This past week I watched Gettysburg with my two oldest boys for the umpteenth time. I’ve honestly lost count how many times I’ve seen it. But I could care less, because it’s my favorite movie. Last summer, I enjoyed touring the battlefield last summer with my family and my good Army buddy, Bill, who grew up in Gettysburg and knows the battlefield like the back of his hand.
The best book I’ve read on the battle (recommended to me by my friend Bill) is Gettysburg by Stephen Sears (available for $13.99 on Amazon). The book is beautifully written and includes fascinating details. It’s fantastic. Thinking through the battle, I thought of three key reasons why the Union won and the rebels lost.
1. Lee didn’t replace Stonewall Jackson‘s influence in his inner circle after the latter died following the battle of Chancellorsville. Lee needed the counsel of a trusted advisor besides Longstreet. He too easily dismissed the recommendations Longstreet made during the Gettysburg campaign. To make matters worse, Longstreet’s instincts were mostly right. Nevertheless, they went unheeded. Lee probably would have listened to both Jackson and Longstreet, but he didn’t elevate anyone to Jackson’s former position on his inner circle of advisers. Lee’s negligence led to failure on the battlefield. The implications for Army, business, and organizational leaders are clear. You must surround yourself with wise counselors to avoid failure. “Where there is no guidance, a people falls, but in an abundance of counselors there is safety.” Proverbs 11:14
2. General Buford demonstrated an extraordinary ability to visualize the battlefield, and he acted accordingly. He instantly saw the terrain advantages Gettysburg offered and arrayed his forces accordingly. The cavalry officer demonstrated excellent mission command by communicating the situation clearly to his superior, General Reynolds. Buford’s clear and convincing communication compelled Reynolds to increase his corps’ rate of movement, and his infantry arrived just in time to reinforce Buford and repel the Rebel attempt to force the Union to withdraw from the high ground. There are a few takeaways for leaders here. Reynolds demonstrated excellent mission command by trusting his subordinate on the ground. He listened to his cavalry commander and acted on his intelligence report and advice. At all levels, leaders need to visualize the operational environment. Leaders must trust their people on the ground. If their people are competent, leaders must listen and act on sound recommendations. Leadership by walking around and talking to subordinates is effective and keeps leaders in the loop. Good listening skills help leaders stay adaptive and flexible to changing business, military, or organizational dynamics. “My dear brothers and sisters, understand this: Everyone should be quick to listen, slow to speak, and slow to anger,” James 1:19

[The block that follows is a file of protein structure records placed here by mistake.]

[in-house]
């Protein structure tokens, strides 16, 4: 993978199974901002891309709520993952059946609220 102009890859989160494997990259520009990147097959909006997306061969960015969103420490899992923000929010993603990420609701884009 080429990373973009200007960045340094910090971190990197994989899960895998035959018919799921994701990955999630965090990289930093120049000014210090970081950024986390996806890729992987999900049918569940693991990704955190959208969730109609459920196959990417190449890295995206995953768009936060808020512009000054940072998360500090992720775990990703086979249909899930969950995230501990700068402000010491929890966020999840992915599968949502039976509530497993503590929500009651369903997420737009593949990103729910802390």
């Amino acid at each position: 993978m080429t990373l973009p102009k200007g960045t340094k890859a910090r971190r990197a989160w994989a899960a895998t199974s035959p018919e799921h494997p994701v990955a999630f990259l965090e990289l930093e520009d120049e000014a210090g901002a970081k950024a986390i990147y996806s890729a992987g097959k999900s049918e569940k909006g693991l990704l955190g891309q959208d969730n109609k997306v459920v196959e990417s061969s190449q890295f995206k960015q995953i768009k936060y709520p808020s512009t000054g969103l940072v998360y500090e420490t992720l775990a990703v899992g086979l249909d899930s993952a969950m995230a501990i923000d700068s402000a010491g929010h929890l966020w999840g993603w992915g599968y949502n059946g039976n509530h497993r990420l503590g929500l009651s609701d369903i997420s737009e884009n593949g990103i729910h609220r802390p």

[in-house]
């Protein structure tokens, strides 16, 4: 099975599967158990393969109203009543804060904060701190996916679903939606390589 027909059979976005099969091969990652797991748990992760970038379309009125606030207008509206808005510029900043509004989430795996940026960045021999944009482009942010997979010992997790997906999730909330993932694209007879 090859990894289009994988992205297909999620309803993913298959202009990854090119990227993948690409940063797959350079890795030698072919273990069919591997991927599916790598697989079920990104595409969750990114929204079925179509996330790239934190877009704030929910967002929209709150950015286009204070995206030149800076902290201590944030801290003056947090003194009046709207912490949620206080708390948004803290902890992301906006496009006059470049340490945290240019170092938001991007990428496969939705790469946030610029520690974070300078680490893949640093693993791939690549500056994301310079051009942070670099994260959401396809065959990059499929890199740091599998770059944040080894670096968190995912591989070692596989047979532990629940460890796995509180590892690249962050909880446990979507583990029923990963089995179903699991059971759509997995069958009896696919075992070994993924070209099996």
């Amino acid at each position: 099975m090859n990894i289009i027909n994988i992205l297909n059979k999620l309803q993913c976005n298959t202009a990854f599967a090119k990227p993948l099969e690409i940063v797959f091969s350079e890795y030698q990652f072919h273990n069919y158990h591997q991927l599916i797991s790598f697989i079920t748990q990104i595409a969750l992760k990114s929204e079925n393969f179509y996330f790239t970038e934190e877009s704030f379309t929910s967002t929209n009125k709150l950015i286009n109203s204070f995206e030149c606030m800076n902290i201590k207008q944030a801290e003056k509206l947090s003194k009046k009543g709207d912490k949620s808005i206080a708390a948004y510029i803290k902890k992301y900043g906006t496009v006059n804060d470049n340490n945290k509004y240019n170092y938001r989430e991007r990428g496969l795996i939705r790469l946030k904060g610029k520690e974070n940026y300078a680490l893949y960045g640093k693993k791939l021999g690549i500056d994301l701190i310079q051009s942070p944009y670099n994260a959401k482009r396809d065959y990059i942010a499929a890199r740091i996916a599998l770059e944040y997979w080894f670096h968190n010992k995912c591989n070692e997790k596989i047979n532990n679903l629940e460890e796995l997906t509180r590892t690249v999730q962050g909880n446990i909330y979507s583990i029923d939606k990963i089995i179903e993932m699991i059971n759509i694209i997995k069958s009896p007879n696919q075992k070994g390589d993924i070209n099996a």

3. Unlike Lee, Meade held a council of generals to determine the best way forward after the first day of fighting. Should the Union fight a defensive battle at Gettysburg? Was the ground favorable to Union forces? Should the army withdraw to a more suitable field of battle? Meade wanted the counsel of his generals, and he had some excellent officers to use as a sounding board (General Hancock being arguably the best voice due to Reynolds’ death on the battlefield earlier in the day). Meade demonstrated humility and a willingness to consider the advice of his lieutenants whereas Lee demonstrated arrogance and overconfidence in his army. Longstreet attempted to persuade Lee from executing poor tactics and strategy. Meade sought out advice from his advisers. They counseled him well, and Meade acted on that sound advice. When arrogance comes, disgrace follows, but with humility comes wisdom. Proverbs 11:2